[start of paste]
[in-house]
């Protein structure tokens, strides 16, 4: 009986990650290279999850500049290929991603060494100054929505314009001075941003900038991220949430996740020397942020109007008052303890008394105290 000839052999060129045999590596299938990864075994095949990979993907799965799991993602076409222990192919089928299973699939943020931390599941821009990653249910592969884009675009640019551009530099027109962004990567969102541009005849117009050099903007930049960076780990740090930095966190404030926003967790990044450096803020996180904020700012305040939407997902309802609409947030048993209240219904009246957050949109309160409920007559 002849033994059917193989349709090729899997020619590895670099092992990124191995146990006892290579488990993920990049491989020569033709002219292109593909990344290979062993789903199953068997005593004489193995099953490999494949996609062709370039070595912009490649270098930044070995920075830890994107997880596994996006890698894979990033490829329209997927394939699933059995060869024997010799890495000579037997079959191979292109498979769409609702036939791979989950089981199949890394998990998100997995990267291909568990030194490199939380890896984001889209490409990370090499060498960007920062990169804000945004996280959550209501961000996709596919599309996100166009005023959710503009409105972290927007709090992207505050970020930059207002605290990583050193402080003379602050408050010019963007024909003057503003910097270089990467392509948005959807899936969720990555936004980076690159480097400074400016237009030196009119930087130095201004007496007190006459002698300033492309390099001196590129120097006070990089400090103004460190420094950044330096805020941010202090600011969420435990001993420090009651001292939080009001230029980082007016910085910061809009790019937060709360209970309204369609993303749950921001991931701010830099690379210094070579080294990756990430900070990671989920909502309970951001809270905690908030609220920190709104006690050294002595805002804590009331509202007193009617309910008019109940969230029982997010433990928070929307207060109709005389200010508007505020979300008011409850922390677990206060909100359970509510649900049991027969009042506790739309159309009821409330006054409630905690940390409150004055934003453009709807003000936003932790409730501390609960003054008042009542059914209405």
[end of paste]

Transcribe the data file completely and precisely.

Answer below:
[in-house]
């Protein structure tokens, strides 16, 4: 009986990650290279999850500049290929991603060494100054929505314009001075941003900038991220949430996740020397942020109007008052303890008394105290 000839052999060129045999590596299938990864075994095949990979993907799965799991993602076409222990192919089928299973699939943020931390599941821009990653249910592969884009675009640019551009530099027109962004990567969102541009005849117009050099903007930049960076780990740090930095966190404030926003967790990044450096803020996180904020700012305040939407997902309802609409947030048993209240219904009246957050949109309160409920007559 002849033994059917193989349709090729899997020619590895670099092992990124191995146990006892290579488990993920990049491989020569033709002219292109593909990344290979062993789903199953068997005593004489193995099953490999494949996609062709370039070595912009490649270098930044070995920075830890994107997880596994996006890698894979990033490829329209997927394939699933059995060869024997010799890495000579037997079959191979292109498979769409609702036939791979989950089981199949890394998990998100997995990267291909568990030194490199939380890896984001889209490409990370090499060498960007920062990169804000945004996280959550209501961000996709596919599309996100166009005023959710503009409105972290927007709090992207505050970020930059207002605290990583050193402080003379602050408050010019963007024909003057503003910097270089990467392509948005959807899936969720990555936004980076690159480097400074400016237009030196009119930087130095201004007496007190006459002698300033492309390099001196590129120097006070990089400090103004460190420094950044330096805020941010202090600011969420435990001993420090009651001292939080009001230029980082007016910085910061809009790019937060709360209970309204369609993303749950921001991931701010830099690379210094070579080294990756990430900070990671989920909502309970951001809270905690908030609220920190709104006690050294002595805002804590009331509202007193009617309910008019109940969230029982997010433990928070929307207060109709005389200010508007505020979300008011409850922390677990206060909100359970509510649900049991027969009042506790739309159309009821409330006054409630905690940390409150004055934003453009709807003000936003932790409730501390609960003054008042009542059914209405």